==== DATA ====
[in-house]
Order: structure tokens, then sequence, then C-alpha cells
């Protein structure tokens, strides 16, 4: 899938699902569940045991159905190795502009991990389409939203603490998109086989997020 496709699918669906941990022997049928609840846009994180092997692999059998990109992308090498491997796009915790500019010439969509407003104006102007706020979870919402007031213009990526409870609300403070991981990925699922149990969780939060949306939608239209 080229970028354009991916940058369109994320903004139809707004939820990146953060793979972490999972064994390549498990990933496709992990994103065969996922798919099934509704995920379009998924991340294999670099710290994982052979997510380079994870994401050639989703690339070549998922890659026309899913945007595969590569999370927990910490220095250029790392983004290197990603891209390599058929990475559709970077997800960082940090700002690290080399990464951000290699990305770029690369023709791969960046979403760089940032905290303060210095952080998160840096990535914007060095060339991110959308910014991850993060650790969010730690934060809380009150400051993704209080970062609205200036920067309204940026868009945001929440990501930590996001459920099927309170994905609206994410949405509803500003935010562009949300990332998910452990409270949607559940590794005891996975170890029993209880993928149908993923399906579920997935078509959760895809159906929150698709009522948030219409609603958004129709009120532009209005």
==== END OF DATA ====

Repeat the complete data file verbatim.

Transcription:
[in-house]
Order: structure tokens, then sequence, then C-alpha cells
């Protein structure tokens, strides 16, 4: 899938699902569940045991159905190795502009991990389409939203603490998109086989997020 496709699918669906941990022997049928609840846009994180092997692999059998990109992308090498491997796009915790500019010439969509407003104006102007706020979870919402007031213009990526409870609300403070991981990925699922149990969780939060949306939608239209 080229970028354009991916940058369109994320903004139809707004939820990146953060793979972490999972064994390549498990990933496709992990994103065969996922798919099934509704995920379009998924991340294999670099710290994982052979997510380079994870994401050639989703690339070549998922890659026309899913945007595969590569999370927990910490220095250029790392983004290197990603891209390599058929990475559709970077997800960082940090700002690290080399990464951000290699990305770029690369023709791969960046979403760089940032905290303060210095952080998160840096990535914007060095060339991110959308910014991850993060650790969010730690934060809380009150400051993704209080970062609205200036920067309204940026868009945001929440990501930590996001459920099927309170994905609206994410949405509803500003935010562009949300990332998910452990409270949607559940590794005891996975170890029993209880993928149908993923399906579920997935078509959760895809159906929150698709009522948030219409609603958004129709009120532009209005």